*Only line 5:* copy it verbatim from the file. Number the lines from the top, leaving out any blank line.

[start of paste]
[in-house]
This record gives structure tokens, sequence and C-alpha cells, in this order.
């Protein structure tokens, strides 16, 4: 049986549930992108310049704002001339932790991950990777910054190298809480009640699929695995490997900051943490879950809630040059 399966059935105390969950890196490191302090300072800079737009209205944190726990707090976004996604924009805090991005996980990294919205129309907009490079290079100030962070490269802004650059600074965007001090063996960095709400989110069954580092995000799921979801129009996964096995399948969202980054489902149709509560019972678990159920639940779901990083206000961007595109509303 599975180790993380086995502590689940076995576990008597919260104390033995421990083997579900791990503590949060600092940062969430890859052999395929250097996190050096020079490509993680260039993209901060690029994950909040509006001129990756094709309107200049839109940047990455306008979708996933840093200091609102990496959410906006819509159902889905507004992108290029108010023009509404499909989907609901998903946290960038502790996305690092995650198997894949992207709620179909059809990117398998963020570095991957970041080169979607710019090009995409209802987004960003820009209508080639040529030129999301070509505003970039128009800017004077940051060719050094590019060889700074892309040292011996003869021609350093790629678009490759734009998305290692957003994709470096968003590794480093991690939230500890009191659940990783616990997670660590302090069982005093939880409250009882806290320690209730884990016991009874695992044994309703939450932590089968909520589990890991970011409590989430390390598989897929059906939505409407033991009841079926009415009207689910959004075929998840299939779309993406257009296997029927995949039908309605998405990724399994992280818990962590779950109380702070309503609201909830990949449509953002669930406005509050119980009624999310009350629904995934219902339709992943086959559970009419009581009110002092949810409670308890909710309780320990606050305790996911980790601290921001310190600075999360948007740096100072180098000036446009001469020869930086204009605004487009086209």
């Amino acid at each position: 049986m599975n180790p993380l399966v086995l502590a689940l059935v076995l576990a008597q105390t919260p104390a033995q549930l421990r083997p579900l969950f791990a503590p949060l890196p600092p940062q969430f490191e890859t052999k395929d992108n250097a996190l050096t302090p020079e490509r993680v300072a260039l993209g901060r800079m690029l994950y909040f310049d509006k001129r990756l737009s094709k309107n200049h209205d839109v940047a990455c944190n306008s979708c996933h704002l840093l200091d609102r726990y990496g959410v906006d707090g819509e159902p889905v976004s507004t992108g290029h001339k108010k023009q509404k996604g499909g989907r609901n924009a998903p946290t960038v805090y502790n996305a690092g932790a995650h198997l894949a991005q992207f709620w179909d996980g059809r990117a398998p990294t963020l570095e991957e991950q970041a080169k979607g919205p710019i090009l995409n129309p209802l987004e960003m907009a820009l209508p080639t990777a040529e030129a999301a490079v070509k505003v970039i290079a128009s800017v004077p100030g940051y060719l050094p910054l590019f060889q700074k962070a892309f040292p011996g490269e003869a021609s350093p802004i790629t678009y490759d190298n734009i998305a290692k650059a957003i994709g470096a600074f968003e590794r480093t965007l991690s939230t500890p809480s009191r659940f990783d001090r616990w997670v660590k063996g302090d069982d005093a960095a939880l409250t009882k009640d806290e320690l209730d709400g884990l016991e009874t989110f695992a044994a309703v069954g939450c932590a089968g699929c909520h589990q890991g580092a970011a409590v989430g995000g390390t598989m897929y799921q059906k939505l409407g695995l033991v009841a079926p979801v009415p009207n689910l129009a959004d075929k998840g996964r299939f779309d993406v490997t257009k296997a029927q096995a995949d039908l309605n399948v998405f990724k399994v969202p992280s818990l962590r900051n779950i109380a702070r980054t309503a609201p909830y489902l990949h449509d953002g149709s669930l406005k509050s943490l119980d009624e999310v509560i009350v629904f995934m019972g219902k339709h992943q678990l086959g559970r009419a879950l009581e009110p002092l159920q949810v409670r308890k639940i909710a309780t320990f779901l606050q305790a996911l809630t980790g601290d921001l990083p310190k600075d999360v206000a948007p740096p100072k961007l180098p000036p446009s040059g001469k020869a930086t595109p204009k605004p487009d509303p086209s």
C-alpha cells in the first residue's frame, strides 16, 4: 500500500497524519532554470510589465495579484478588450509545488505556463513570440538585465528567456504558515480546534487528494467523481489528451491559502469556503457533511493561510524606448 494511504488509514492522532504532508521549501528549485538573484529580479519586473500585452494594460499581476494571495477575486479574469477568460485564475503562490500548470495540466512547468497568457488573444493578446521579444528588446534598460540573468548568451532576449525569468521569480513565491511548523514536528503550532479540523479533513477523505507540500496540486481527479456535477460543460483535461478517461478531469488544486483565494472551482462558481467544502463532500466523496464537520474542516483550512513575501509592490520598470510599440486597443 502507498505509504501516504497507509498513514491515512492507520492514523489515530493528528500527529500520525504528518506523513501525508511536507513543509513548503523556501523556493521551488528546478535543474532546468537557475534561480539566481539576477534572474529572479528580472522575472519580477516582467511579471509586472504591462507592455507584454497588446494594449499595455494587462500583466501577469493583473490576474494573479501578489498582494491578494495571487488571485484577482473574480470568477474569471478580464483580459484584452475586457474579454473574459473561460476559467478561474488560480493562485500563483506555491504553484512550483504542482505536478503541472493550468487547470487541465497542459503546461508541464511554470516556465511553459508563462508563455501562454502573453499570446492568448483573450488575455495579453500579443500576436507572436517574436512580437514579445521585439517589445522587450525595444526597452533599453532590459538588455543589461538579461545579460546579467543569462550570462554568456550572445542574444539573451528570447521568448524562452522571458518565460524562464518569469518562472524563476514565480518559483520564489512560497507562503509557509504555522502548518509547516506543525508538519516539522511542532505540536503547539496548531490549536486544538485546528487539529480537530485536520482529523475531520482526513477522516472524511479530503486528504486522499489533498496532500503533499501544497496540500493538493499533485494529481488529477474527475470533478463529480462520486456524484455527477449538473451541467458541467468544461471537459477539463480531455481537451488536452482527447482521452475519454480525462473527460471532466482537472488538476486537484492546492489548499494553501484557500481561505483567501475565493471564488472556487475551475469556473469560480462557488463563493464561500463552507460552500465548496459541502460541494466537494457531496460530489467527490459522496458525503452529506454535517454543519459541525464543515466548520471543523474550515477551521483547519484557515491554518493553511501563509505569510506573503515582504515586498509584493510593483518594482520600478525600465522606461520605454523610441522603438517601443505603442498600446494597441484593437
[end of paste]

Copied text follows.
C-alpha cells in the first residue's frame, strides 16, 4: 500500500497524519532554470510589465495579484478588450509545488505556463513570440538585465528567456504558515480546534487528494467523481489528451491559502469556503457533511493561510524606448 494511504488509514492522532504532508521549501528549485538573484529580479519586473500585452494594460499581476494571495477575486479574469477568460485564475503562490500548470495540466512547468497568457488573444493578446521579444528588446534598460540573468548568451532576449525569468521569480513565491511548523514536528503550532479540523479533513477523505507540500496540486481527479456535477460543460483535461478517461478531469488544486483565494472551482462558481467544502463532500466523496464537520474542516483550512513575501509592490520598470510599440486597443 502507498505509504501516504497507509498513514491515512492507520492514523489515530493528528500527529500520525504528518506523513501525508511536507513543509513548503523556501523556493521551488528546478535543474532546468537557475534561480539566481539576477534572474529572479528580472522575472519580477516582467511579471509586472504591462507592455507584454497588446494594449499595455494587462500583466501577469493583473490576474494573479501578489498582494491578494495571487488571485484577482473574480470568477474569471478580464483580459484584452475586457474579454473574459473561460476559467478561474488560480493562485500563483506555491504553484512550483504542482505536478503541472493550468487547470487541465497542459503546461508541464511554470516556465511553459508563462508563455501562454502573453499570446492568448483573450488575455495579453500579443500576436507572436517574436512580437514579445521585439517589445522587450525595444526597452533599453532590459538588455543589461538579461545579460546579467543569462550570462554568456550572445542574444539573451528570447521568448524562452522571458518565460524562464518569469518562472524563476514565480518559483520564489512560497507562503509557509504555522502548518509547516506543525508538519516539522511542532505540536503547539496548531490549536486544538485546528487539529480537530485536520482529523475531520482526513477522516472524511479530503486528504486522499489533498496532500503533499501544497496540500493538493499533485494529481488529477474527475470533478463529480462520486456524484455527477449538473451541467458541467468544461471537459477539463480531455481537451488536452482527447482521452475519454480525462473527460471532466482537472488538476486537484492546492489548499494553501484557500481561505483567501475565493471564488472556487475551475469556473469560480462557488463563493464561500463552507460552500465548496459541502460541494466537494457531496460530489467527490459522496458525503452529506454535517454543519459541525464543515466548520471543523474550515477551521483547519484557515491554518493553511501563509505569510506573503515582504515586498509584493510593483518594482520600478525600465522606461520605454523610441522603438517601443505603442498600446494597441484593437